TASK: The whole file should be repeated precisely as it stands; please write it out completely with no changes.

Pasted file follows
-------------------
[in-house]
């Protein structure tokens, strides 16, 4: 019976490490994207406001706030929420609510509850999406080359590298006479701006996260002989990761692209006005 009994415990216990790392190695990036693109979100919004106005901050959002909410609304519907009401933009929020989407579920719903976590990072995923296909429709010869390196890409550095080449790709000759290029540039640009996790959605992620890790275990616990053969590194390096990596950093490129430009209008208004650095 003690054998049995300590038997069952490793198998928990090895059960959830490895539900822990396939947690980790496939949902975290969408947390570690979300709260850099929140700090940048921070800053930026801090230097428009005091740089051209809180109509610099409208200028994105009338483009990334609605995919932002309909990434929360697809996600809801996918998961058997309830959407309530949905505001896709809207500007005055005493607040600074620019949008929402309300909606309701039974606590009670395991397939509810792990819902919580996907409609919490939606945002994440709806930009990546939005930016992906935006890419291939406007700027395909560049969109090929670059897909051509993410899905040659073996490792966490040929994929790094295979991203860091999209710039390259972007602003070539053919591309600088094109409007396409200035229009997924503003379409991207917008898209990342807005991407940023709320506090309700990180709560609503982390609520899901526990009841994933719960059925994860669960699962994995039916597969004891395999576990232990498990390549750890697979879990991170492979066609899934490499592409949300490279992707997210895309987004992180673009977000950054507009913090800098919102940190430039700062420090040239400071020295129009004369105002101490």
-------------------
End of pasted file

[in-house]
């Protein structure tokens, strides 16, 4: 019976490490994207406001706030929420609510509850999406080359590298006479701006996260002989990761692209006005 009994415990216990790392190695990036693109979100919004106005901050959002909410609304519907009401933009929020989407579920719903976590990072995923296909429709010869390196890409550095080449790709000759290029540039640009996790959605992620890790275990616990053969590194390096990596950093490129430009209008208004650095 003690054998049995300590038997069952490793198998928990090895059960959830490895539900822990396939947690980790496939949902975290969408947390570690979300709260850099929140700090940048921070800053930026801090230097428009005091740089051209809180109509610099409208200028994105009338483009990334609605995919932002309909990434929360697809996600809801996918998961058997309830959407309530949905505001896709809207500007005055005493607040600074620019949008929402309300909606309701039974606590009670395991397939509810792990819902919580996907409609919490939606945002994440709806930009990546939005930016992906935006890419291939406007700027395909560049969109090929670059897909051509993410899905040659073996490792966490040929994929790094295979991203860091999209710039390259972007602003070539053919591309600088094109409007396409200035229009997924503003379409991207917008898209990342807005991407940023709320506090309700990180709560609503982390609520899901526990009841994933719960059925994860669960699962994995039916597969004891395999576990232990498990390549750890697979879990991170492979066609899934490499592409949300490279992707997210895309987004992180673009977000950054507009913090800098919102940190430039700062420090040239400071020295129009004369105002101490």